This is the basis for the 12-tone equal temperament scale in music, and it only works if you use base-12. So if we used base-12 for our numbers then someone would have the bright idea to name all of our musical notes with numbers and we could just do a key change (or chord formation) by addition.

There's an argument against intelligent design right there (4 or 6 fingers per hand are obviously better).

Eh, evolution is a pretty nifty mix of oo class extensions, recursion, brute-force and bias weightings.

I'd wager Gawsh made the best system S/He could given product constraints (completely unfocused if you ask me [which I know no one did]) and the real need to deliver (take it easy over there Leibniz, the world is still crap as evidenced everywhere).

Anyway, can't knock it 'til you've built it.

This is an interesting article: https://www.scientificamerican.com/article/why-do-most-speci...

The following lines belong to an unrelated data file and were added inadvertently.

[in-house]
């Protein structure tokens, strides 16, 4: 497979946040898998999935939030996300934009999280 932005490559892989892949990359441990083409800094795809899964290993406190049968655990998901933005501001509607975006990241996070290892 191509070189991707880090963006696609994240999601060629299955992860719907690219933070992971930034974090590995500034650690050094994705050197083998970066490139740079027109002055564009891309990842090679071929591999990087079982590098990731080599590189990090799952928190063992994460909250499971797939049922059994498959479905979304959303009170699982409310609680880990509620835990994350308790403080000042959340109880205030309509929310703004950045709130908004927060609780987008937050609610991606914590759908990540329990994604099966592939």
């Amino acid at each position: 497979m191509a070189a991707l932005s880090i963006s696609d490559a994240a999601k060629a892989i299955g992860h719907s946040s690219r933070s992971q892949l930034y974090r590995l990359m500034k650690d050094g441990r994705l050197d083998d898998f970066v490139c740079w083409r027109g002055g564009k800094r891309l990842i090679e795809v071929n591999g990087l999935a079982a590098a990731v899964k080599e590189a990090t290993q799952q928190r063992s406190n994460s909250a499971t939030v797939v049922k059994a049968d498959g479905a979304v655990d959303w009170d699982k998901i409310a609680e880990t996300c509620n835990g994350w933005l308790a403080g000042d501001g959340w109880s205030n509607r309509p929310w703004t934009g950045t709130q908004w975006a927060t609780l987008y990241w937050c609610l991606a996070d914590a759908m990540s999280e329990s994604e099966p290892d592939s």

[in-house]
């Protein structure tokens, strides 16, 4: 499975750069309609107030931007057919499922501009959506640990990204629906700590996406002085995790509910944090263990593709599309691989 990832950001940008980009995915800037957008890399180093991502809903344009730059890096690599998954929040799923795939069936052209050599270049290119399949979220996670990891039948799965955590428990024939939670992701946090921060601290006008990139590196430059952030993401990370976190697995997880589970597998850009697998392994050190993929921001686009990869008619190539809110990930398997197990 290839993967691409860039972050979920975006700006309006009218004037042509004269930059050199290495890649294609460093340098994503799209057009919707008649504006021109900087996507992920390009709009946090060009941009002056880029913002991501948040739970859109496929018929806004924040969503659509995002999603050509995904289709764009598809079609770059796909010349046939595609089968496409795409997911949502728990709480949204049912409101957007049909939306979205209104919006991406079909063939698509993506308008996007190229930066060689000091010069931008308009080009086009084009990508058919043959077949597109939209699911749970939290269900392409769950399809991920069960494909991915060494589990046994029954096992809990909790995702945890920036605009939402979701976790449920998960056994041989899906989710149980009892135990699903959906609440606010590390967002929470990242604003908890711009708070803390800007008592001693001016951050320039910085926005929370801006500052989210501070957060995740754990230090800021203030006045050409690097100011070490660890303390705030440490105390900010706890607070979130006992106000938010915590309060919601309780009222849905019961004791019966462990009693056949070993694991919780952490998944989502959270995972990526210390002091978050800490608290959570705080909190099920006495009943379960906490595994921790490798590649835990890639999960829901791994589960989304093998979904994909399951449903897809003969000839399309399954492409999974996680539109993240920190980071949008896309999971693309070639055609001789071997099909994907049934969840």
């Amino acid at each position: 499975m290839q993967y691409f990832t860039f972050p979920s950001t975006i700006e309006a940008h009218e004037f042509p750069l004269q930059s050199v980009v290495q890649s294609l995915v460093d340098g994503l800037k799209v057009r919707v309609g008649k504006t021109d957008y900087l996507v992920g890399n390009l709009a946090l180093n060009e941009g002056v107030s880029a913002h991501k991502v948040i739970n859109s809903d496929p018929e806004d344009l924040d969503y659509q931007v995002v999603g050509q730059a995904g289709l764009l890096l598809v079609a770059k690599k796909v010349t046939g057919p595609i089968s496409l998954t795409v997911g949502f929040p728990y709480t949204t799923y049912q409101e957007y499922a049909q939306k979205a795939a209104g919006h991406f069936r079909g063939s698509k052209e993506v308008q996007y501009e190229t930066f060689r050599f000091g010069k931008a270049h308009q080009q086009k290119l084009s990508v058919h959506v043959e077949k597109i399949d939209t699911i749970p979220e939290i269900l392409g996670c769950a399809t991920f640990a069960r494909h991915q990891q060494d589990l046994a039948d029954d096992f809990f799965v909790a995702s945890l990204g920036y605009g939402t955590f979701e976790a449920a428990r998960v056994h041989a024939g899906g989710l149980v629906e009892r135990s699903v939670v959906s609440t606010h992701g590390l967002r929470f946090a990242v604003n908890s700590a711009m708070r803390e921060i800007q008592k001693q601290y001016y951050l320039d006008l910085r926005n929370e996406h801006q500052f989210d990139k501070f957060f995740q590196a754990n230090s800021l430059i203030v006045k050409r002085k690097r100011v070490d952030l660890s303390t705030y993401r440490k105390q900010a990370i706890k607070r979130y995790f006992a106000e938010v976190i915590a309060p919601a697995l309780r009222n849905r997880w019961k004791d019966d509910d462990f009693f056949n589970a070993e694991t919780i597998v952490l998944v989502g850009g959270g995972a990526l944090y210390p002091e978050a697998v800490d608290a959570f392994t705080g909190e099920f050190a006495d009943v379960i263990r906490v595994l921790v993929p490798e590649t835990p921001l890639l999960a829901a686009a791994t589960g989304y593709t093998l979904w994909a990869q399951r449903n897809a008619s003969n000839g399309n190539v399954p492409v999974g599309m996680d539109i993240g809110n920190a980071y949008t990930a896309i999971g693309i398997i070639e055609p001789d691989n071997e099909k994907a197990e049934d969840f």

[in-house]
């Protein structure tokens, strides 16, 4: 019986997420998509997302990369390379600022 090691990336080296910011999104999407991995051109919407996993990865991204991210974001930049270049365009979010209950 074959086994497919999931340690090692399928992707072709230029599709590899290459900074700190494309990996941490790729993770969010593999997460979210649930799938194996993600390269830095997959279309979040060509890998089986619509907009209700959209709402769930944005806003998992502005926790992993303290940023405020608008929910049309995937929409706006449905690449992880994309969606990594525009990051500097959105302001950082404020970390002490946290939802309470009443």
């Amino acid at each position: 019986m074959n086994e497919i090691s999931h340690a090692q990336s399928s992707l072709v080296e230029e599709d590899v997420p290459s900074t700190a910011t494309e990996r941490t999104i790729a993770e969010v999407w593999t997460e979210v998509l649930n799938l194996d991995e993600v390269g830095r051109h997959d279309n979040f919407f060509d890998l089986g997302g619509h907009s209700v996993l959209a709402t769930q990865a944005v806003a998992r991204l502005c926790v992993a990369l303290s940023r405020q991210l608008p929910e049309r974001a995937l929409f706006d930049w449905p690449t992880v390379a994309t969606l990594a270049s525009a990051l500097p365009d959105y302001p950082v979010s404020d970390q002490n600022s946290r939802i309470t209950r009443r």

Well, my comment was partly in jest (though I do think it's by no means clear that 5 is a local optimum, thus it's quite possible that 4 or 6 would be better, and twice either would give us a better base for counting), but I'm amazed that there's actual scientific discussion of the issue. I wish to quote the most pertinent part of the article though:

> Is there really any good evidence that five, rather than, say, four or six, digits was biomechanically preferable for the common ancestor of modern tetrapods? The answer has to be "No,"

Sure, if you assume the only purpose of fingers is for counting.

> In base 8 (if we'd had 8 fingers)

Seven fingers.

Base 11 is the natural base for a ten fingered person: Base 11 has a distinct symbol for ten, base 10 does not.

[A prime base has quite a few practical disadvantages... and their advantages are fairly esoteric...]

I mean it's not so bad. If we meet aliens there is a decent chance that they will have a base-9 counting system in balanced ternary: so their digits would be -4, -3, -2, -1, 0, 1, 2, 3, 4. Rather than prefixing negatives with a minute sign, maybe negation would flip a number top-to-bottom.

So you know how you can tell if something is a multiple of 2 or 5 based on the last digit? & all those shortcuts you get with multiplying by 5? For base 12 you'll lose that, but then get to do it for multiples of 2,3,4,6

Yea I guess in base 4, 5 would be 11.